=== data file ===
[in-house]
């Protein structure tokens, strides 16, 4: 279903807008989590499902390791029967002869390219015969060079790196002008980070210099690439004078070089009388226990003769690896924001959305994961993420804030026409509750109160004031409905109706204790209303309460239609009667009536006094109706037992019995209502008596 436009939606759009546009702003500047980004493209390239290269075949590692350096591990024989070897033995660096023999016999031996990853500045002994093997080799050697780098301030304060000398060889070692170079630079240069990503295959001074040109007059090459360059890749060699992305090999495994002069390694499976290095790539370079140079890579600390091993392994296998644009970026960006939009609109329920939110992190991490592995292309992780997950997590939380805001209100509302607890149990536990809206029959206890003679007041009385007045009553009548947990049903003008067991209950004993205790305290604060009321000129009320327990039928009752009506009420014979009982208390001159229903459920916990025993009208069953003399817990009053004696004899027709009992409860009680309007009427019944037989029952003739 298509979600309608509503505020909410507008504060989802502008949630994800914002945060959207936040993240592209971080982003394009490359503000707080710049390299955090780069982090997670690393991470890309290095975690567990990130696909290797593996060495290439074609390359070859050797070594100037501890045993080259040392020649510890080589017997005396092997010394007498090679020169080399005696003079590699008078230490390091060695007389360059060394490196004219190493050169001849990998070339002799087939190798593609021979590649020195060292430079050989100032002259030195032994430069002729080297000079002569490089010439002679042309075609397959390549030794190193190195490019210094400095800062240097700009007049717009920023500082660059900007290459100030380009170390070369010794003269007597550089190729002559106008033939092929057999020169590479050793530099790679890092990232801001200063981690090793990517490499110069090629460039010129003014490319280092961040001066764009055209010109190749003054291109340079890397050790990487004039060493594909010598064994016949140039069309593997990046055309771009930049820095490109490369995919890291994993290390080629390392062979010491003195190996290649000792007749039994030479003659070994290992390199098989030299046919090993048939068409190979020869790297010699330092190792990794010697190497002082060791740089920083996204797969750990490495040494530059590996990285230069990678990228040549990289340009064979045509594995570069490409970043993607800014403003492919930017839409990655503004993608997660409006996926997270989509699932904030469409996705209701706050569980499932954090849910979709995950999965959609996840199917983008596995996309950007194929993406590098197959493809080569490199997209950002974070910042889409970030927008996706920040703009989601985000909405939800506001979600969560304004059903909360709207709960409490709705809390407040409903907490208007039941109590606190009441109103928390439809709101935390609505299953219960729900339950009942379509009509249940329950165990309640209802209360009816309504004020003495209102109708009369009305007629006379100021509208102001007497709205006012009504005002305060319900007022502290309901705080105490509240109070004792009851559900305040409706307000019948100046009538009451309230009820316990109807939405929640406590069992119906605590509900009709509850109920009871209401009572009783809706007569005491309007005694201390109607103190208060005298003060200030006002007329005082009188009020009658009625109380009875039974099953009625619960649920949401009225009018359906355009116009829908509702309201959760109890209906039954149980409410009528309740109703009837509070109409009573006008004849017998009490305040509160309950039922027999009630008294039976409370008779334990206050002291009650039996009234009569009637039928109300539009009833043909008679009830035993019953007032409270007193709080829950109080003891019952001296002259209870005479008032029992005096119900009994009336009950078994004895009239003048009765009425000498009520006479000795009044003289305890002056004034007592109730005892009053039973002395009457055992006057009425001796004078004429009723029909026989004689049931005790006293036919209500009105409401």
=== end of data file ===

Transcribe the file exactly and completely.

[in-house]
């Protein structure tokens, strides 16, 4: 279903807008989590499902390791029967002869390219015969060079790196002008980070210099690439004078070089009388226990003769690896924001959305994961993420804030026409509750109160004031409905109706204790209303309460239609009667009536006094109706037992019995209502008596 436009939606759009546009702003500047980004493209390239290269075949590692350096591990024989070897033995660096023999016999031996990853500045002994093997080799050697780098301030304060000398060889070692170079630079240069990503295959001074040109007059090459360059890749060699992305090999495994002069390694499976290095790539370079140079890579600390091993392994296998644009970026960006939009609109329920939110992190991490592995292309992780997950997590939380805001209100509302607890149990536990809206029959206890003679007041009385007045009553009548947990049903003008067991209950004993205790305290604060009321000129009320327990039928009752009506009420014979009982208390001159229903459920916990025993009208069953003399817990009053004696004899027709009992409860009680309007009427019944037989029952003739 298509979600309608509503505020909410507008504060989802502008949630994800914002945060959207936040993240592209971080982003394009490359503000707080710049390299955090780069982090997670690393991470890309290095975690567990990130696909290797593996060495290439074609390359070859050797070594100037501890045993080259040392020649510890080589017997005396092997010394007498090679020169080399005696003079590699008078230490390091060695007389360059060394490196004219190493050169001849990998070339002799087939190798593609021979590649020195060292430079050989100032002259030195032994430069002729080297000079002569490089010439002679042309075609397959390549030794190193190195490019210094400095800062240097700009007049717009920023500082660059900007290459100030380009170390070369010794003269007597550089190729002559106008033939092929057999020169590479050793530099790679890092990232801001200063981690090793990517490499110069090629460039010129003014490319280092961040001066764009055209010109190749003054291109340079890397050790990487004039060493594909010598064994016949140039069309593997990046055309771009930049820095490109490369995919890291994993290390080629390392062979010491003195190996290649000792007749039994030479003659070994290992390199098989030299046919090993048939068409190979020869790297010699330092190792990794010697190497002082060791740089920083996204797969750990490495040494530059590996990285230069990678990228040549990289340009064979045509594995570069490409970043993607800014403003492919930017839409990655503004993608997660409006996926997270989509699932904030469409996705209701706050569980499932954090849910979709995950999965959609996840199917983008596995996309950007194929993406590098197959493809080569490199997209950002974070910042889409970030927008996706920040703009989601985000909405939800506001979600969560304004059903909360709207709960409490709705809390407040409903907490208007039941109590606190009441109103928390439809709101935390609505299953219960729900339950009942379509009509249940329950165990309640209802209360009816309504004020003495209102109708009369009305007629006379100021509208102001007497709205006012009504005002305060319900007022502290309901705080105490509240109070004792009851559900305040409706307000019948100046009538009451309230009820316990109807939405929640406590069992119906605590509900009709509850109920009871209401009572009783809706007569005491309007005694201390109607103190208060005298003060200030006002007329005082009188009020009658009625109380009875039974099953009625619960649920949401009225009018359906355009116009829908509702309201959760109890209906039954149980409410009528309740109703009837509070109409009573006008004849017998009490305040509160309950039922027999009630008294039976409370008779334990206050002291009650039996009234009569009637039928109300539009009833043909008679009830035993019953007032409270007193709080829950109080003891019952001296002259209870005479008032029992005096119900009994009336009950078994004895009239003048009765009425000498009520006479000795009044003289305890002056004034007592109730005892009053039973002395009457055992006057009425001796004078004429009723029909026989004689049931005790006293036919209500009105409401």